privacy, safety or hygiene.
Because of human waste and refuse collecting in stagnant pools
spread disease and contaminate water sources. The problem is made
worse during the rainy season when rubbish and excrement are
washed into cramped living areas.
The slum environment is the perfect breeding ground
for a wide range of social problems. High
unemployment often causes men to stay around the
home growing increasingly frustrated with their
pathetic situation and the worsening poverty.
Cramped conditions mean that there is nowhere to go
when tensions rise, a factor that regularly leads to
domestic violence. Sometimes the situation goes to
the other extreme, where people abandon their homes,
lured by the prospect of oblivion through alcohol or
drug abuse. Once people develop such problems the
prospects of finding work diminish. They fall deeper
into poverty and the cycle continues.
Many children in the slums start work at a very early age
with no prospect of getting any education. They make
money by rag picking (trawling through rubbish dumps to
retrieve anything that can be sold), selling newspapers in
traffic jams, peddling drugs or begging. They are at risk of
exploitation as well as all the health problems that
accompany their lifestyles. Incest and abuse can occur
and child marriages are still encouraged in some areas.
Problems of the slum can be dealt by little initiative taken by the
government, NGOs and employers. Some of the possible solutions can
Countries need to recognize that the urban poor are active
agents and can contribute to national growth.
Local authorities and national governments should collaborate with the
organizations of the urban poor in upgrading slums and providing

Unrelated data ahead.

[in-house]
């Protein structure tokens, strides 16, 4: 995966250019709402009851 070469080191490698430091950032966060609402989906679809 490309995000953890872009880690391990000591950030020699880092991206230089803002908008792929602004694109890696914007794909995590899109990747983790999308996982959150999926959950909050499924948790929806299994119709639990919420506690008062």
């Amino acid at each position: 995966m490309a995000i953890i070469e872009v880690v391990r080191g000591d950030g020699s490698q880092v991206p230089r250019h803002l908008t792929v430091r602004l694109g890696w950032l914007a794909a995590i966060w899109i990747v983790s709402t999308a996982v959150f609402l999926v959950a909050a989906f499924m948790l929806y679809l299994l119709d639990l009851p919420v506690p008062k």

alternatives to slum formation. Whenever a worker migrates to a city
for work his employer must ensure that he is provided with appropriate
accommodation. This should be the responsibility of all big and small
Managing cities require local solutions. Local authorities need to be
empowered with financial and human resources to deliver services and
infrastructure to the urban poor. Cities should draw up local long-term
strategies for improving the lives of slum dwellers.
Role of the government and the NGOs. In a usual scenario a
migrated laborer secures a job with security agencies, waste
management service providers, contractors, householders etc.
They usually employ slum dwellers as rag pickers, sweepers,
construction labors, masons, carpenters, domestic helps etc. For
such migrating labors there should be acentralized labor
registration center where they can register themselves and
secure their labor ID number. These centers should have direct
contact with prospective employers and they should try to find
suitable jobs for these workers according to their skills. These
migrated labors should also be allotted dwelling units and the
accommodation expenses should be borne by their respective
employers. The dwelling units should be located on the outskirts
of the town and transport facilities should be made available to the
workers in order to make commutation easy for them. Locating
proper dwelling units on the outskirts would minimize the
proliferation of dingy slums in the city. Along with these
arrangements certain regulations should be made by the